G’morning folks. Bean of A Bird and a Bottle here, guest posting for a few days while Scott is off doing professorial things. Over at my place, I write about criminal justice, feminism, and just about anything else I find interesting. I’ll do much the same here. Thanks for having me.
And away we go…
Ninety-four-year-old John Rodriguez has a Bronze Star from World War II. He uses a walker, is arthritic, and can barely hear, though he is still of sound mind. He is a recovering alcoholic who regularly attends AA meetings. He goes to a sweat lodge every Sunday. And he’s the oldest person incarcerated in California’s massive state prison system.
According to an L.A. Times story yesterday, Rodriguez murdered his wife in a drunken rage in 1981 (at age 68) and was sentenced to 16 years to life, with the possibility of parole after serving the minimum sentence.
It’s been over 25 years. Rodriguez, who has been a model prisoner, has been rejected for parole six times. The three governors who have rejected the recommendations for his parole say he is still a danger to society. From the LA Times article:
Schwarzenegger has already turned him down once, saying that the “gravity alone of the murder” is enough to conclude that Rodriguez would pose an “unreasonable public safety risk.”
Because of his age, Rodriguez may be a particularly interesting – or maybe sympathetic – case. But he’s one of hundreds or even thousands of incarcerated men and women for whom the promise of parole is utterly empty. In California, a state referendum allows the governor to overturn a parole board recommendation for release for people who face life sentences. the provisions has had a devastating effect:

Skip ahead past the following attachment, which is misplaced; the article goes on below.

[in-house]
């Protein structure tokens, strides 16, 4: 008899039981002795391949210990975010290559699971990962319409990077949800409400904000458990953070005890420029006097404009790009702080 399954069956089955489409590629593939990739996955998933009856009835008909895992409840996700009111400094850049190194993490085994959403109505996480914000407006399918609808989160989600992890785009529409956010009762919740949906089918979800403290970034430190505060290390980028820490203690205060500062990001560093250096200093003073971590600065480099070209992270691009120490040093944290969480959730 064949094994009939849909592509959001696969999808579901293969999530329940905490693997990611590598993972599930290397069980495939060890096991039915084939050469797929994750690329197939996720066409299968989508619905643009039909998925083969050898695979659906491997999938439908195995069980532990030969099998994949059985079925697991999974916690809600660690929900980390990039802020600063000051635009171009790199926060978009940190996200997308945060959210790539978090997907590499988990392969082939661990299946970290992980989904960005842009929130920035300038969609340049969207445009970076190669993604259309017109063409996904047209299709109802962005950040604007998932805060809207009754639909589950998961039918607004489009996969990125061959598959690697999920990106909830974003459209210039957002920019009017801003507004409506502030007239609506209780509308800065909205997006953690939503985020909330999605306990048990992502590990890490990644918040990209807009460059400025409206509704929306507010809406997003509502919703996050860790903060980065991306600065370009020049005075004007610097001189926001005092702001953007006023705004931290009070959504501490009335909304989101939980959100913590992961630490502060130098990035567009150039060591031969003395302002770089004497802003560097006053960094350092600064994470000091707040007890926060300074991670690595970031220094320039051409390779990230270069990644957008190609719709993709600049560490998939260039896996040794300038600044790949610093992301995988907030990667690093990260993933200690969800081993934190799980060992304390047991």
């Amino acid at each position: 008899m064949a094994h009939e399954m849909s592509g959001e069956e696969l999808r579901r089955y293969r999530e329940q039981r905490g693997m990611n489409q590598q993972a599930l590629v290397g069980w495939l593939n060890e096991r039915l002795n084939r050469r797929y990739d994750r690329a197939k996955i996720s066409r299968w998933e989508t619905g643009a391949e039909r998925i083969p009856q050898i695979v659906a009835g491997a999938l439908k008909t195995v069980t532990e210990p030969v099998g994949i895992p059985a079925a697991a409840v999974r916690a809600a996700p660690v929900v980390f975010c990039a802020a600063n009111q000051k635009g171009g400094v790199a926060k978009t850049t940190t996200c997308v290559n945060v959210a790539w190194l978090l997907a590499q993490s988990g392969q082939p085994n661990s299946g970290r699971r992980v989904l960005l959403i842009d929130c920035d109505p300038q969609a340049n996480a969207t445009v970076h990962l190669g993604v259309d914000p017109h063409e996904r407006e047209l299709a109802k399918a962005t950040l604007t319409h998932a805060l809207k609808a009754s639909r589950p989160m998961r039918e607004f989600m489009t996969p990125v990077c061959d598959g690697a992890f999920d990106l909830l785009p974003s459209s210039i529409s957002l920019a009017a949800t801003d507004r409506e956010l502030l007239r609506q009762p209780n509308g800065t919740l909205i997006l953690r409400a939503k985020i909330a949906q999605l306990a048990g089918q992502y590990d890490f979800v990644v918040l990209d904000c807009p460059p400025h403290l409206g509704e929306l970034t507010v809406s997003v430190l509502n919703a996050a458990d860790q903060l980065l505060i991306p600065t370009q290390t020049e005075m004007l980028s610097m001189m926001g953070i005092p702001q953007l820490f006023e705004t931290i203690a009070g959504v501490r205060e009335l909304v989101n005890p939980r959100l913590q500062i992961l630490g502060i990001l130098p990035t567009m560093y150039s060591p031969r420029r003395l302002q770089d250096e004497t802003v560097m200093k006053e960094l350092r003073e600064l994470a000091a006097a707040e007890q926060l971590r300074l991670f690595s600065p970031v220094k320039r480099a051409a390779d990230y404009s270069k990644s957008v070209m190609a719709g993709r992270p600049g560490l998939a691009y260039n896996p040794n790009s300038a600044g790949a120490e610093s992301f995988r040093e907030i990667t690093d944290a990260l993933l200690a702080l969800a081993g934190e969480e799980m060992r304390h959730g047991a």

Since 1988, when California voters gave the governor the power to overrule parole board recommendations for “lifers,” the number from that category who have been freed has slowed to a trickle.
Gov. Gray Davis released only six lifers during his five-year tenure.
But it’s not only California. In New York, particularly under Gov. Pataki, parole was elusive for people who had been found guilty of murders or manslaughter. In case after case, parole was denied to men and women based solely on the gravity of the crimes they had committed. If that’s the only criteria, why even have parole? The parole decision may be based in part on the gravity of the underlying offense, but not solely on that — otherwise people convicted of violent crimes would get only determinate sentences (say, 10 years, instead of 10 to 17 years). Parole boards and the governors who approve their decisions should consider the offense, but only as one among many other factors.
It’s understandable that men who murder their wives or women who accidentally kill while stealing money for drugs (as in the case of Jean Coaxum) are not the most sympathetic cases with which to argue for leniency. But by tying parole to a long-ago crime alone, we rob it of its power and virtually throw away the keys to people’s cells. I’m sure that’s what many lawmakers and citizens want. Yet this “solution” is not that at all — it’s only a band-aid over the larger problem: the lack of restorative justice programs in American prisons, a situation enabled by the sense that prison today restrains but does not rehabilitate.